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Greater Elkridge Protesters Get Rep. Sarbanes' Attention

John Sarbanes responds to "Stop Intermodal Now" signs.

It was not a surprise that there were demonstrators out protesting the intermodal facility when Rep. John Sarbanes, D-MD, visited Elkridge, said his staff.

The congress member made an appearance at the  on Wednesday to keep his constituents up to date about what's going on in Washington.

Before he began his presentation, however, Sarbanes stopped to meet with greater Elkridge residents holding protest signs outside.

For several minutes, Sarbanes listened to citizens who live near Hanover and Race Roads, one of four areas that state and railroad officials are considering for a train-truck depot.

Residents cited noise, pollution, lack of transparency and health hazards among reasons they want their neighborhood removed from the list of potential sites.

"I don't want to prejudge the process," said Sarbanes, stating that he was looking to the National Environmental Policy Act (NEPA) to identify and address any concerns they had. The federal NEPA process is a 12-month assessment of the effect a project could have on the environment and community.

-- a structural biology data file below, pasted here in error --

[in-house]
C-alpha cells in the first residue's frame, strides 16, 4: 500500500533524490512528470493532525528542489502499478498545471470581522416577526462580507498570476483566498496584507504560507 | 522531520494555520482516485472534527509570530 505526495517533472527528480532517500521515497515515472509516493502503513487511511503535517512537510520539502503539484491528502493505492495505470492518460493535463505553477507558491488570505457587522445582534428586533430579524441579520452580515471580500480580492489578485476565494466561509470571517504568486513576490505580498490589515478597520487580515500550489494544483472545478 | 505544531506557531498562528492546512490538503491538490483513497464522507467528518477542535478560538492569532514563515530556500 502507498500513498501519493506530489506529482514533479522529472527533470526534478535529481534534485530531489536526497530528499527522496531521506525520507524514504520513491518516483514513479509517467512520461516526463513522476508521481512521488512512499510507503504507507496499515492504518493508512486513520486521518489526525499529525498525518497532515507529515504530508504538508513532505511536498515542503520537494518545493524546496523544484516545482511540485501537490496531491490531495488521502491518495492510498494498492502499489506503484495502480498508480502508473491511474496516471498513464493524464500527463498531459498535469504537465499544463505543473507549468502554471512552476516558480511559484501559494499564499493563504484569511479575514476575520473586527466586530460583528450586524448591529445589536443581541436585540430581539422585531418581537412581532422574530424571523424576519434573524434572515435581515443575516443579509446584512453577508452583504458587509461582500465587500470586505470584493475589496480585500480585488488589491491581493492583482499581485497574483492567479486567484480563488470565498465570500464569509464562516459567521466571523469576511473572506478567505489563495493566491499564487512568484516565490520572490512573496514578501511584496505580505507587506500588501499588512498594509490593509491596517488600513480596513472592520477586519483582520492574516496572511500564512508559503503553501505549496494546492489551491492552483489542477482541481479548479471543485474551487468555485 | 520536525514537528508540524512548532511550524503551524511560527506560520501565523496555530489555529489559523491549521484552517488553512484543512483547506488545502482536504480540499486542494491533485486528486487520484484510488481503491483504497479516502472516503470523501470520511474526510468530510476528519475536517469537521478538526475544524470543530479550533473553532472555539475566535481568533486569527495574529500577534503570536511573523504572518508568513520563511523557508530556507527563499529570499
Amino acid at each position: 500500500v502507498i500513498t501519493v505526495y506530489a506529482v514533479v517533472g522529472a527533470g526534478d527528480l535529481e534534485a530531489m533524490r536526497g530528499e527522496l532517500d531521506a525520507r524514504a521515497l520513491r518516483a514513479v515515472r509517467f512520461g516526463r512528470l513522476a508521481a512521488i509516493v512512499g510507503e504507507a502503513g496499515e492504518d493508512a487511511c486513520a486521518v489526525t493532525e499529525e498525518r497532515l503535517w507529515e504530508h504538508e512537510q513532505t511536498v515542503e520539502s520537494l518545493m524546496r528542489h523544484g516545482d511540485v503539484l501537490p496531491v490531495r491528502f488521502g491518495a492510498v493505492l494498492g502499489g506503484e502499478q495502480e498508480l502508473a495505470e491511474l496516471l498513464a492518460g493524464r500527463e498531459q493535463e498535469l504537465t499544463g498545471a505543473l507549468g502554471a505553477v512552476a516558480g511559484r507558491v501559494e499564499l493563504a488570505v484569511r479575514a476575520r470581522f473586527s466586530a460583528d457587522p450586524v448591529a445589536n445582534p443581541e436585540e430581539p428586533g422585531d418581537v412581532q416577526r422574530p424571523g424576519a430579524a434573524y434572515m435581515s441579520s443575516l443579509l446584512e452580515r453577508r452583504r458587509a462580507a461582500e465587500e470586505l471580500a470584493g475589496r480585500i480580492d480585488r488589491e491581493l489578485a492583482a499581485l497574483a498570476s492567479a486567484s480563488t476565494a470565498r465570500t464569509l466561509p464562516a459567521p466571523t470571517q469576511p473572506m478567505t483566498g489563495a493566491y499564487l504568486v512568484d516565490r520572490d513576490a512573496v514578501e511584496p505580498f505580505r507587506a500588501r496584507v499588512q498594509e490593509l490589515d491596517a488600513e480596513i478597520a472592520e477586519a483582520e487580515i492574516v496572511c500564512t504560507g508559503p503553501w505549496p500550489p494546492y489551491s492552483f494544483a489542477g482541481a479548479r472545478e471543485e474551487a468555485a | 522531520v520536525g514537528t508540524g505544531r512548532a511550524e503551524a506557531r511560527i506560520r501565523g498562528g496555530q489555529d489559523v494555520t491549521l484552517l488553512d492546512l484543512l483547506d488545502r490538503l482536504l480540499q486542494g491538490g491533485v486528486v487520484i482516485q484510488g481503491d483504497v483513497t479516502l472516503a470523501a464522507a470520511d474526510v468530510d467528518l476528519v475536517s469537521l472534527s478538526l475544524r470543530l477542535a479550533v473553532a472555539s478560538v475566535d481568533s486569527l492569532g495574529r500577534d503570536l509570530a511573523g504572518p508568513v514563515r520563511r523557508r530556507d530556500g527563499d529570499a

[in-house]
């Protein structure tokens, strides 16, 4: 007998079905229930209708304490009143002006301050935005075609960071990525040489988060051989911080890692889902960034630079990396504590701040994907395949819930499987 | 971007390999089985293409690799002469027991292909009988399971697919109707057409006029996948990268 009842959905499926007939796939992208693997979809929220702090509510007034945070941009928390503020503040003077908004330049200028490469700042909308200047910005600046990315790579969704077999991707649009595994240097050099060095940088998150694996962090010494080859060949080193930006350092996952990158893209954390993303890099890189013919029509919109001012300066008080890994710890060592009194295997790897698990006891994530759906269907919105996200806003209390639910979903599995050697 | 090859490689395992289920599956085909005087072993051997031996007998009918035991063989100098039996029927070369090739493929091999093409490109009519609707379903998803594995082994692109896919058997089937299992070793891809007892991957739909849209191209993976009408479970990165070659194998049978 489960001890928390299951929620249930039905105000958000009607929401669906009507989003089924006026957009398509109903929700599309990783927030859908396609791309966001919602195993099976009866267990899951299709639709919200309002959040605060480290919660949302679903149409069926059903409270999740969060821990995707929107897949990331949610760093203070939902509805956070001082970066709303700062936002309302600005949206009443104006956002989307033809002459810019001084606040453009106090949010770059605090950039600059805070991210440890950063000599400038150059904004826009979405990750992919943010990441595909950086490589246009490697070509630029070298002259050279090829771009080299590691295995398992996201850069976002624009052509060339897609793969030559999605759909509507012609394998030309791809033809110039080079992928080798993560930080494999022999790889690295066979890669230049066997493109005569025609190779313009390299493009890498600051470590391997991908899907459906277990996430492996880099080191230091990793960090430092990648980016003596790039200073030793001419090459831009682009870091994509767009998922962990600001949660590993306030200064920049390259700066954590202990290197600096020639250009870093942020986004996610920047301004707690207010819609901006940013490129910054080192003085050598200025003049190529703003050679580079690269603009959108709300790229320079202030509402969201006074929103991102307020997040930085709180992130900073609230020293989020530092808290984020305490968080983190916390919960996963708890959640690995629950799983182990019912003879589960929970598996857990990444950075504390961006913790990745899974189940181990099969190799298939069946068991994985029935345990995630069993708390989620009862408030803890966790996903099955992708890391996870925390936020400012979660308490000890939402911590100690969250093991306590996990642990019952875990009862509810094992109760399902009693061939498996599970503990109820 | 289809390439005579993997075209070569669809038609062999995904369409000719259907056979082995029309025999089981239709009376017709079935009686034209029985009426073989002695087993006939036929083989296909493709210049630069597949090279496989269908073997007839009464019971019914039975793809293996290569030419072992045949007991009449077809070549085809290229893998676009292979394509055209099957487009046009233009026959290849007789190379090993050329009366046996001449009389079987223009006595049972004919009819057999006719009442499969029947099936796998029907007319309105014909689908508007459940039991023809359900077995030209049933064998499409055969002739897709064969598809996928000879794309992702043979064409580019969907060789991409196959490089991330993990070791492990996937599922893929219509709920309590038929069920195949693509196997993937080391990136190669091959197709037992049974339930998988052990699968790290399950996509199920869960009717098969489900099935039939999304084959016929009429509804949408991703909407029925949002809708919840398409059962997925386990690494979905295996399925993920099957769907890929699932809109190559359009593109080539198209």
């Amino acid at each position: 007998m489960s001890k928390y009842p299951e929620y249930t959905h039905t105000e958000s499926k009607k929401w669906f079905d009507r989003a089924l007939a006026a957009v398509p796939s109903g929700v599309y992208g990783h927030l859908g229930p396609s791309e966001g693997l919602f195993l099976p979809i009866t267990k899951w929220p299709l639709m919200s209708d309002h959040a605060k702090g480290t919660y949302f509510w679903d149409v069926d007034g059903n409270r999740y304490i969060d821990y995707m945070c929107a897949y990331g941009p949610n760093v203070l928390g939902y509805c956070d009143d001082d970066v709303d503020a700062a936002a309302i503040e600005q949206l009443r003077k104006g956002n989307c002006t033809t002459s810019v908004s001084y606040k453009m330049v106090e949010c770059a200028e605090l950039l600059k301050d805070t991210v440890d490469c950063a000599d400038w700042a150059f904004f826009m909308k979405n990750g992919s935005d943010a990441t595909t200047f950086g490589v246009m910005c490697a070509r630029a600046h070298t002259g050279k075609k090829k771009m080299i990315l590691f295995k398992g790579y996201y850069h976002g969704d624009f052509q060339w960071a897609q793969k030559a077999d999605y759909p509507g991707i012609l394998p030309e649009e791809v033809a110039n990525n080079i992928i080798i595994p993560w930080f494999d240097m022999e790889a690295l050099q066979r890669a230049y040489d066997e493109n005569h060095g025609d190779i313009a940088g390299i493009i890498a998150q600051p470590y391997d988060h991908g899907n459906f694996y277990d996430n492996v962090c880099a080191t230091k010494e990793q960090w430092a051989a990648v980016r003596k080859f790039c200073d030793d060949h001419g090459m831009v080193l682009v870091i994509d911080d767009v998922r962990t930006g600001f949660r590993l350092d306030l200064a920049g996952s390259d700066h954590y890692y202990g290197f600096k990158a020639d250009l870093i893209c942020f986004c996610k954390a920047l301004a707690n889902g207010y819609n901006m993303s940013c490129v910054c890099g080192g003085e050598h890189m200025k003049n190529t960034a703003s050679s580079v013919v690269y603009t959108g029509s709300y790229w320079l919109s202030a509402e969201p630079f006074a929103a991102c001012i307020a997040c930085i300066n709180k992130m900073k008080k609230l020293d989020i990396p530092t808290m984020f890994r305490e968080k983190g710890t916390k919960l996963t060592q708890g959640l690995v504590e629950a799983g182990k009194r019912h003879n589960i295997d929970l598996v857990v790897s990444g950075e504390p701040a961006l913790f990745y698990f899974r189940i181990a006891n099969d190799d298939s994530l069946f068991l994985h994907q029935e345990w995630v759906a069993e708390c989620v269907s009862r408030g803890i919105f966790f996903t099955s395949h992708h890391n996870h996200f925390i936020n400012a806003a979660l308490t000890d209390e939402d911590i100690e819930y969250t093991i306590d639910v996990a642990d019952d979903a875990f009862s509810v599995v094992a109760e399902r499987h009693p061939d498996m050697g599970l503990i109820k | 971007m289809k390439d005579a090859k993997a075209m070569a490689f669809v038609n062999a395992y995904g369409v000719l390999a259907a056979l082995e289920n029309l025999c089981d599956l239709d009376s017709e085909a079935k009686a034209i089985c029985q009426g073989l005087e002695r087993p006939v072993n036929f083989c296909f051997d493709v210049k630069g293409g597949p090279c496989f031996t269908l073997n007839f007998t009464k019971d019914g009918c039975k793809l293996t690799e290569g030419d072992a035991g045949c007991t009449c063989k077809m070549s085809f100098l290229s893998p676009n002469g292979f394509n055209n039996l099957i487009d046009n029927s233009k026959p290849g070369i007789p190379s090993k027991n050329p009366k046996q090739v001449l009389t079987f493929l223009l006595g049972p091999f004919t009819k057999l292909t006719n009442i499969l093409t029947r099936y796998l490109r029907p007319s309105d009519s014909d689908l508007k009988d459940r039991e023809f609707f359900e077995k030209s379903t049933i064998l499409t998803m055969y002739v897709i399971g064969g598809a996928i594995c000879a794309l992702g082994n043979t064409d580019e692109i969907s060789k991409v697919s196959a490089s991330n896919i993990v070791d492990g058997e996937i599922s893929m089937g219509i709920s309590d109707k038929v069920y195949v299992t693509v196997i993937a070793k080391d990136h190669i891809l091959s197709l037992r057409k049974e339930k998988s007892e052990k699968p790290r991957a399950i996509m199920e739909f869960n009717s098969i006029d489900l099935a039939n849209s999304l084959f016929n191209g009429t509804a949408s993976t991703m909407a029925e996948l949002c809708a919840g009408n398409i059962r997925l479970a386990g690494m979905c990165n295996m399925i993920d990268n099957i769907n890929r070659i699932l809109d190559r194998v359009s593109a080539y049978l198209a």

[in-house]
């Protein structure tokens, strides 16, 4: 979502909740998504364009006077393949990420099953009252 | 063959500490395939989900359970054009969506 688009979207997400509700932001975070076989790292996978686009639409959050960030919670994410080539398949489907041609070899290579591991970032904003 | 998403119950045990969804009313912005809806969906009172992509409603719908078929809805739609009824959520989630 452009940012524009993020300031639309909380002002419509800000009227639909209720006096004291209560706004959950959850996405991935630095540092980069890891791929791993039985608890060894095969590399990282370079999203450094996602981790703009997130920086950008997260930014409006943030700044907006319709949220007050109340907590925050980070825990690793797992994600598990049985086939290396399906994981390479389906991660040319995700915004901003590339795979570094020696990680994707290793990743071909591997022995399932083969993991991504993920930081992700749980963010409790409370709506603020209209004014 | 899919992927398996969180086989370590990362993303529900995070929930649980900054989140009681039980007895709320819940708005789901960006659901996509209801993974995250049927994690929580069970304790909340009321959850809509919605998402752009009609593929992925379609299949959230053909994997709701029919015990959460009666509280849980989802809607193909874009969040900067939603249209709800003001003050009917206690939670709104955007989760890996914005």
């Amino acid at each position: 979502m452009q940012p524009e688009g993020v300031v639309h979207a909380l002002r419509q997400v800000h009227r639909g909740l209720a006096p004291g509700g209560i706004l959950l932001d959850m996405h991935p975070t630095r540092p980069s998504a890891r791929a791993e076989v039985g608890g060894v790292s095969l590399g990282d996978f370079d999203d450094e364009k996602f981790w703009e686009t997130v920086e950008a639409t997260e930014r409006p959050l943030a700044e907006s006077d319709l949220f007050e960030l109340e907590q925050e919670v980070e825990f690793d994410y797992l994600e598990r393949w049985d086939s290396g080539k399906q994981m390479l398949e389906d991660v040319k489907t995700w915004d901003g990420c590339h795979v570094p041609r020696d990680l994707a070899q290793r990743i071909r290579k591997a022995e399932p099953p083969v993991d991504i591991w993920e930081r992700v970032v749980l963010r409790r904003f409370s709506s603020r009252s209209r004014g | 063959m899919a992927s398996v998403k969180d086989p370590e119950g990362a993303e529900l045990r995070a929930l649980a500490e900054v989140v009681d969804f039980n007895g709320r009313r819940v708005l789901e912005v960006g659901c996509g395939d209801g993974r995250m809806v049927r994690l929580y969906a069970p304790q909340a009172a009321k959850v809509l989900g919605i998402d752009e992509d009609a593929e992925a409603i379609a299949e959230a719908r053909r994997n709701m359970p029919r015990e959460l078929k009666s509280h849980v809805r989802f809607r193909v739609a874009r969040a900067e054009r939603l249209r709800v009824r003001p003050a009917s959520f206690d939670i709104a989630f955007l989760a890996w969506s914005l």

To that, the seven residents unanimously responded that the NEPA process was a formality. 

"The NEPA process is not a very good thing for the people who are impacted," said Pam Bertrand, who lives near the Hanover site. "At the end of the process, the way that it's approved is the leading agency says, 'Did you follow the process?' And that's your approval. If you can follow a process, you win."

Others noted that even if wetlands or state parkland are in the way, the project may not be stopped.

"I commend the community for stepping up and into this process," Sarbanes told Patch last month, during his "" of Howard County, a sentiment he echoed on Wednesday, telling the residents they were doing a "good job."

He said that he will be meeting with CSX and MDOT to get more information on the intermodal project in the coming weeks.

Three of the four sites are within his jurisdiction: two in Howard County (Hanover/Race Roads, Montevideo Road) and one in Anne Arundel County (Brock Bridge Road). The other proposed site, which is not in his jurisdiction, is in Prince George's County.

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